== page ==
Try Skeet Shooting at Hickory Knob State Resort Park

By:Marie McAden

Date:12/3/2011

It’s not often you find a state park that offers skeet shooting. Hickory Knob State Resort Park in McCormick is one of the few in the country to feature this competitive clay shooting sport — and at a very competitive price.

For $20-$25, you get the use of a shotgun, ear/eye protection, a box of shells and 25 clay targets, as well as supervision by a certified instructor. Participants have their choice of 12- or 20-gauge shotguns in pump, over-and-under or semi-automatic styles.

The range includes two rings, each with eight stations. The clay targets or pigeons are launched from low and high houses at either end of the ring. The angle of fire changes as you move around the ring from station to station. Your score is based on how many pigeons you hit out of 25.

I learned all about the sport from Hickory Knob Park Ranger John Kelton, a certified instructor. After I told him that I had never shot a firearm, he took special care to show me how to safely handle a shotgun and the proper stance to take to avoid being battered by the recoil.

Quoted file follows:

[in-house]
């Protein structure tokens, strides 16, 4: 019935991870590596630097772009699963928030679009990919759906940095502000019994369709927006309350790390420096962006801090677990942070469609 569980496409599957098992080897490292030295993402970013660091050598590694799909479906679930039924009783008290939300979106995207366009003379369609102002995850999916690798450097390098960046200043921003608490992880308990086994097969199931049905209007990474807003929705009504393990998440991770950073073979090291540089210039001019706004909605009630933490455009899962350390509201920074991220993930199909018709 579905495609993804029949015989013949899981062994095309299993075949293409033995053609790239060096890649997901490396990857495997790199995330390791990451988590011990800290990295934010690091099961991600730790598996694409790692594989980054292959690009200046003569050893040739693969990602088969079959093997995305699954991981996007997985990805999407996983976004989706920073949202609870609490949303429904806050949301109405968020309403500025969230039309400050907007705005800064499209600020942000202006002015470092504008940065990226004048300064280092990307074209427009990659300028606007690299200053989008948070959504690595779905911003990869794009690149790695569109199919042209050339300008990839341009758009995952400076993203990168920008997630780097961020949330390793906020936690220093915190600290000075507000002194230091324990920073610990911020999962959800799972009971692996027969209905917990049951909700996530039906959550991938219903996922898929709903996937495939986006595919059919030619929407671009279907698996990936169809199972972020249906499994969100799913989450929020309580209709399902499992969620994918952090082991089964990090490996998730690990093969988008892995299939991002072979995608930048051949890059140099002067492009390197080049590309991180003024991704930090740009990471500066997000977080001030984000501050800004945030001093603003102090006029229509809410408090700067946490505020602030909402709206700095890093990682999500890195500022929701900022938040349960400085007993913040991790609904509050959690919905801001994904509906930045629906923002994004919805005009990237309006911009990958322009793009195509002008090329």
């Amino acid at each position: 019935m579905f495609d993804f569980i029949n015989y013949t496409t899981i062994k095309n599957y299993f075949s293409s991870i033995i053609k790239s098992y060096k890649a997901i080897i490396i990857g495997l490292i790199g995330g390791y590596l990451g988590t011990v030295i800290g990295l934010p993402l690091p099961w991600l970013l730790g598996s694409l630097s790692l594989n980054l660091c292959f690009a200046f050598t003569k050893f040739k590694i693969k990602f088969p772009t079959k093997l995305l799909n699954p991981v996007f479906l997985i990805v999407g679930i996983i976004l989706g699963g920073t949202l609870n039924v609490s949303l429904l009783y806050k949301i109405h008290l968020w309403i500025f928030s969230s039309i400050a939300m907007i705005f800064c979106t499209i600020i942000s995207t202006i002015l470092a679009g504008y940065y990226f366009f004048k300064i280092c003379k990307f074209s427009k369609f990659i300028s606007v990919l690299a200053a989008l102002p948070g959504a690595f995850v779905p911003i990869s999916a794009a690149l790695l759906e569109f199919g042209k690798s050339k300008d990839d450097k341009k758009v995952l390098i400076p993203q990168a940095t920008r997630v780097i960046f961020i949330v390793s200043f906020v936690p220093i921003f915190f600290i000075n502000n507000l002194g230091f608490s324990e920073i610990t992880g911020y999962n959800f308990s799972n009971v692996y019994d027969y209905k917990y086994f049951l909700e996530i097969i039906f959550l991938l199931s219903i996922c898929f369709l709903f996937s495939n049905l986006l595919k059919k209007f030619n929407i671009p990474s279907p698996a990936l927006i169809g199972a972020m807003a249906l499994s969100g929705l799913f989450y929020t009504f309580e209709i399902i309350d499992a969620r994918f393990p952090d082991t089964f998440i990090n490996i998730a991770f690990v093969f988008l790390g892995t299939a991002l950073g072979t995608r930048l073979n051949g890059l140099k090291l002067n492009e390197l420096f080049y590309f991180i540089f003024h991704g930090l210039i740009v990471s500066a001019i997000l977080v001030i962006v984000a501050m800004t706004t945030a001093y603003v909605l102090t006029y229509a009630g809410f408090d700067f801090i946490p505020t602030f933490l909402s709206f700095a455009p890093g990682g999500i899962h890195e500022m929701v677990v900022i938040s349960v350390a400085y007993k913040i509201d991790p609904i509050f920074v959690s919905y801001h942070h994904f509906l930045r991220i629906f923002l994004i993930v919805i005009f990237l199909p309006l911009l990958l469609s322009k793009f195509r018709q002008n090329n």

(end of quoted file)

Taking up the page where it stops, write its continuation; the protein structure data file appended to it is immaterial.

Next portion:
“For most beginners, the biggest fear is the recoil to the shoulder,” he said. “If you place the butt of the gun in the proper spot, the muscles in your shoulder will absorb the recoil.”

He was right. All my worrying turned out to be for naught. The recoil was no more than a friendly push against my shoulder.

Kelton started me out on station No. 7, offering the easiest angle to hit the flying targets. My first shot clipped the clay, sending shards every which way. I was ecstatic.

“It’s very exciting when you bust it in a million pieces,” Kelton said. “It’s a great feeling.”

As I became more comfortable firing the shotgun, I was better able to follow the target, which seems to move so much faster when you’re trying to point the barrel of a gun at it.

Each time I was ready to shoot, I yelled “pull” and Kelton would launch the bird using a remote control. I didn’t make it through all 25 rounds. My arms grew tired of holding up the gun.

Experienced marksmen can make it through a couple of rounds in an hour.

“It’s a difficult sport,” Kelton said. “It takes a lot of practice to get good at it.”

The range is open year-round, but you need to make an appointment in advance. To book a reservation, call the park office at (864) 391-2450.

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